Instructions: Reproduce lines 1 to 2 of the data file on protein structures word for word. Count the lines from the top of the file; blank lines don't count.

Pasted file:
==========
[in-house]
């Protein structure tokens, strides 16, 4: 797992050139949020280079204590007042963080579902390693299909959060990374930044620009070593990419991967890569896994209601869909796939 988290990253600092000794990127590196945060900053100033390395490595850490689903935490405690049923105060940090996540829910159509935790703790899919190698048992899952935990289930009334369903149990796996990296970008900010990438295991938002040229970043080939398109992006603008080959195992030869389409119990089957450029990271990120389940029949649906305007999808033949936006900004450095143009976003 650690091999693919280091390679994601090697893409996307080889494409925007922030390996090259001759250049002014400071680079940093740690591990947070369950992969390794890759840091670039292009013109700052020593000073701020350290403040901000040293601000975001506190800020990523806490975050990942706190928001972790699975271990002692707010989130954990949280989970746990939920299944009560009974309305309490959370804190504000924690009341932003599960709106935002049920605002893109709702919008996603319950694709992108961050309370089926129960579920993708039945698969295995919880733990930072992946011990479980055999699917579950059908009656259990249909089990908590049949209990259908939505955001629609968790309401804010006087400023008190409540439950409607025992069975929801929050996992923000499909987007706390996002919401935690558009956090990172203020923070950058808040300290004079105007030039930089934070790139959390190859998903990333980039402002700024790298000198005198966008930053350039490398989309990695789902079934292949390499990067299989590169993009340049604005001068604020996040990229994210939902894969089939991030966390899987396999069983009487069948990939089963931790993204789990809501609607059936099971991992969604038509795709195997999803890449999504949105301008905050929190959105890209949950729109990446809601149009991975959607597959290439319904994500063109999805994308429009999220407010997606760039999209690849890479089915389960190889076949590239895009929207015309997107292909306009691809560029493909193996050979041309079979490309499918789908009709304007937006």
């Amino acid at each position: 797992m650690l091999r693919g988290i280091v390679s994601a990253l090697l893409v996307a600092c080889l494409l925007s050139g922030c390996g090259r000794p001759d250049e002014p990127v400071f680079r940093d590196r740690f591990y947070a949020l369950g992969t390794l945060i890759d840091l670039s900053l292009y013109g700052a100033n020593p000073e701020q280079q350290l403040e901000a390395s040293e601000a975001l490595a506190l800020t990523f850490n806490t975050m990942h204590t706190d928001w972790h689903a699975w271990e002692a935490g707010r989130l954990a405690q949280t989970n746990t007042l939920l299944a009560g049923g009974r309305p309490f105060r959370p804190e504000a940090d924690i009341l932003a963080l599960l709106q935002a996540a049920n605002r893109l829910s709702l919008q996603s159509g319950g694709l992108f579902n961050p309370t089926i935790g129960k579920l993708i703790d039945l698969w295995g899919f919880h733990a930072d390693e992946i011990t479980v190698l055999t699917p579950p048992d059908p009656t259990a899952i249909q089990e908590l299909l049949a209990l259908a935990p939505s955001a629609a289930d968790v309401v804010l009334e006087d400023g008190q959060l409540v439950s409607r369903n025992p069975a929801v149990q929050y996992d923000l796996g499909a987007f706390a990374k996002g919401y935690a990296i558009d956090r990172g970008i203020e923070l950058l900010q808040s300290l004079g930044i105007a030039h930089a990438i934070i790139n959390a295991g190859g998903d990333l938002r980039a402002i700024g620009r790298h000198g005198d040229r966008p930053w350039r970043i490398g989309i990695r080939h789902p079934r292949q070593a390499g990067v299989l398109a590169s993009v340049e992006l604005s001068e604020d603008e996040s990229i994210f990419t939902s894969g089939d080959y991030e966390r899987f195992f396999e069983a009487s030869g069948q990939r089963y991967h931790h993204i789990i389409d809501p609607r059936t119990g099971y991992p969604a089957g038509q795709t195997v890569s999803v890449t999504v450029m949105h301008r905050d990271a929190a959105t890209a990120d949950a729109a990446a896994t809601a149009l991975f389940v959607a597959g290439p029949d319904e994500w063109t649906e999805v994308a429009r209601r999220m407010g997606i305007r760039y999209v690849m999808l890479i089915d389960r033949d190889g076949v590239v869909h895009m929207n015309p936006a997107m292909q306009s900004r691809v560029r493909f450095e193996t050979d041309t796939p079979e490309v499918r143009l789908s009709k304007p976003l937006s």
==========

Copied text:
[in-house]
């Protein structure tokens, strides 16, 4: 797992050139949020280079204590007042963080579902390693299909959060990374930044620009070593990419991967890569896994209601869909796939 988290990253600092000794990127590196945060900053100033390395490595850490689903935490405690049923105060940090996540829910159509935790703790899919190698048992899952935990289930009334369903149990796996990296970008900010990438295991938002040229970043080939398109992006603008080959195992030869389409119990089957450029990271990120389940029949649906305007999808033949936006900004450095143009976003 650690091999693919280091390679994601090697893409996307080889494409925007922030390996090259001759250049002014400071680079940093740690591990947070369950992969390794890759840091670039292009013109700052020593000073701020350290403040901000040293601000975001506190800020990523806490975050990942706190928001972790699975271990002692707010989130954990949280989970746990939920299944009560009974309305309490959370804190504000924690009341932003599960709106935002049920605002893109709702919008996603319950694709992108961050309370089926129960579920993708039945698969295995919880733990930072992946011990479980055999699917579950059908009656259990249909089990908590049949209990259908939505955001629609968790309401804010006087400023008190409540439950409607025992069975929801929050996992923000499909987007706390996002919401935690558009956090990172203020923070950058808040300290004079105007030039930089934070790139959390190859998903990333980039402002700024790298000198005198966008930053350039490398989309990695789902079934292949390499990067299989590169993009340049604005001068604020996040990229994210939902894969089939991030966390899987396999069983009487069948990939089963931790993204789990809501609607059936099971991992969604038509795709195997999803890449999504949105301008905050929190959105890209949950729109990446809601149009991975959607597959290439319904994500063109999805994308429009999220407010997606760039999209690849890479089915389960190889076949590239895009929207015309997107292909306009691809560029493909193996050979041309079979490309499918789908009709304007937006």